Caleb Cook, a veteran of the Battle of Queenston Heights, arrived in Bayham with his wife and two children in the year 1815. The four of them arrived on the back of the same horse, and when they got on the Richmond Hill the horse played out on them. Since it was almost night they built a hut with brush and spent their first night in Bayham township. The next morning they began the work of clearing and erected a log house within a few weeks.

Such were the first pioneers of Bayham township, men and women who had left their homes of comparative ease for the onerous task of starting anew, so that they might live and die as British subjects, or who, already living under the British flag had hastened to its defence when their rebellious cousins to the south tried to persuade them with the help of ball and blade to join their new-born republic.



By Jane L. Down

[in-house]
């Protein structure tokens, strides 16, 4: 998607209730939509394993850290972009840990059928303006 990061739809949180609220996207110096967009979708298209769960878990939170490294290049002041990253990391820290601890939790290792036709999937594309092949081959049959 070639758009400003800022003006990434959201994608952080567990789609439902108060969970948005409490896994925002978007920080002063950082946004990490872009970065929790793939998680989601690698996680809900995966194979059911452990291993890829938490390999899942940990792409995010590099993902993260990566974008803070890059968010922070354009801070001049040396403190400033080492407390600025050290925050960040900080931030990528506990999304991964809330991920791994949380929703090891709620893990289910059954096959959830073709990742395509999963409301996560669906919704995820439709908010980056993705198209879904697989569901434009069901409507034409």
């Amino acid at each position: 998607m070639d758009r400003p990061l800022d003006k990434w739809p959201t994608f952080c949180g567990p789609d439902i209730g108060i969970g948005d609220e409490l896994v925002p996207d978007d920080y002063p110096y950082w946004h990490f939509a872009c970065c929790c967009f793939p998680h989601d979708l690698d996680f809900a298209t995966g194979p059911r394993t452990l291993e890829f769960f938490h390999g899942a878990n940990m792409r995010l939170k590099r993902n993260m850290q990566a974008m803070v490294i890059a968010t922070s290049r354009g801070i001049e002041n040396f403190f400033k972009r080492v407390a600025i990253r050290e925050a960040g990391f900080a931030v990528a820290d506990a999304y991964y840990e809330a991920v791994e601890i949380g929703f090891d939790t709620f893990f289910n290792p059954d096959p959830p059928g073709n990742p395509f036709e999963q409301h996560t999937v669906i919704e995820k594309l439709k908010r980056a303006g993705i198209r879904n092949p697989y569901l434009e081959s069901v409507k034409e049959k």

In April 1997 while searching my great grandfather’s family (JEWELL) in the 1871 census for Elgin County, I discovered his oldest sister. The census page was very faded and hard to read. I thought her name was Theressau and called her that for the next 9 months. She was 9 years old in 1871. Last January (1998), my great aunt died and her son was going through the family papers and came across an old photo album of the JEWELL family. Since the JEWELLs were not part of his family (he descends from my great grandmother’s second husband), he kindly sent me the album. I now know what the expression “I was beside myself..” means. When I opened the album for the first time, I could hardly contain myself. It was full of beautiful studio shots. There were pictures of JEWELLs that I never thought I would ever see – for instance, a picture of my great, great grandmother JEWELL. When I saw her, I stepped back – or really jumped – I was beside myself with excitement. The best part of all was that my great uncle had labelled all the people in the photos. He even labeled the pictures of the neighbours! It was a true genealogical treasure! A beautiful studio picture of my great grandfather’s oldest sister’s family was labeled “Frank BUSH and Family (Thursa JEWELL)”. So she was Thursa not Theressau. Thursa was gorgeous and her three children Clara, a younger daughter (not named), and Ernest were gorgeous too. I was particularly taken with Clara.